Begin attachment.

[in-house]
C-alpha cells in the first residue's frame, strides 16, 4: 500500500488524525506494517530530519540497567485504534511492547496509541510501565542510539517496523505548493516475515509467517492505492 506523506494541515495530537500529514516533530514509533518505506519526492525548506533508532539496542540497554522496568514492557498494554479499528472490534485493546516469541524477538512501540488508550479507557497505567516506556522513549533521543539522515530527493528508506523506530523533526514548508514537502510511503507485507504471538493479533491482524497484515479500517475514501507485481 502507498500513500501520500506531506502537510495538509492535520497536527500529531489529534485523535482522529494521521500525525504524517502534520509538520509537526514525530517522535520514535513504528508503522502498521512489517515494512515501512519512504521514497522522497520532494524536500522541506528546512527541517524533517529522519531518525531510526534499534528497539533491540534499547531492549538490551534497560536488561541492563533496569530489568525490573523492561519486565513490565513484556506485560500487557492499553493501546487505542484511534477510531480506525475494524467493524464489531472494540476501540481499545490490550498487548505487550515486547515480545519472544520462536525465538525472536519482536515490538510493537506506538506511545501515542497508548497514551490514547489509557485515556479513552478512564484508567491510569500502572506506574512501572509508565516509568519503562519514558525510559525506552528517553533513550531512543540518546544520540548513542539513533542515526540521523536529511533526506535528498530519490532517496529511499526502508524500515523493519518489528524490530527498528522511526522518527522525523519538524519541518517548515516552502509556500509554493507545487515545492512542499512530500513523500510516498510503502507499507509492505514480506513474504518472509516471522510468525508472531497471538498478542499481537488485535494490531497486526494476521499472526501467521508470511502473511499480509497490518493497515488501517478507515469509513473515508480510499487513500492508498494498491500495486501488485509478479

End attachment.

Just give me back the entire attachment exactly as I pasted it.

[in-house]
C-alpha cells in the first residue's frame, strides 16, 4: 500500500488524525506494517530530519540497567485504534511492547496509541510501565542510539517496523505548493516475515509467517492505492 506523506494541515495530537500529514516533530514509533518505506519526492525548506533508532539496542540497554522496568514492557498494554479499528472490534485493546516469541524477538512501540488508550479507557497505567516506556522513549533521543539522515530527493528508506523506530523533526514548508514537502510511503507485507504471538493479533491482524497484515479500517475514501507485481 502507498500513500501520500506531506502537510495538509492535520497536527500529531489529534485523535482522529494521521500525525504524517502534520509538520509537526514525530517522535520514535513504528508503522502498521512489517515494512515501512519512504521514497522522497520532494524536500522541506528546512527541517524533517529522519531518525531510526534499534528497539533491540534499547531492549538490551534497560536488561541492563533496569530489568525490573523492561519486565513490565513484556506485560500487557492499553493501546487505542484511534477510531480506525475494524467493524464489531472494540476501540481499545490490550498487548505487550515486547515480545519472544520462536525465538525472536519482536515490538510493537506506538506511545501515542497508548497514551490514547489509557485515556479513552478512564484508567491510569500502572506506574512501572509508565516509568519503562519514558525510559525506552528517553533513550531512543540518546544520540548513542539513533542515526540521523536529511533526506535528498530519490532517496529511499526502508524500515523493519518489528524490530527498528522511526522518527522525523519538524519541518517548515516552502509556500509554493507545487515545492512542499512530500513523500510516498510503502507499507509492505514480506513474504518472509516471522510468525508472531497471538498478542499481537488485535494490531497486526494476521499472526501467521508470511502473511499480509497490518493497515488501517478507515469509513473515508480510499487513500492508498494498491500495486501488485509478479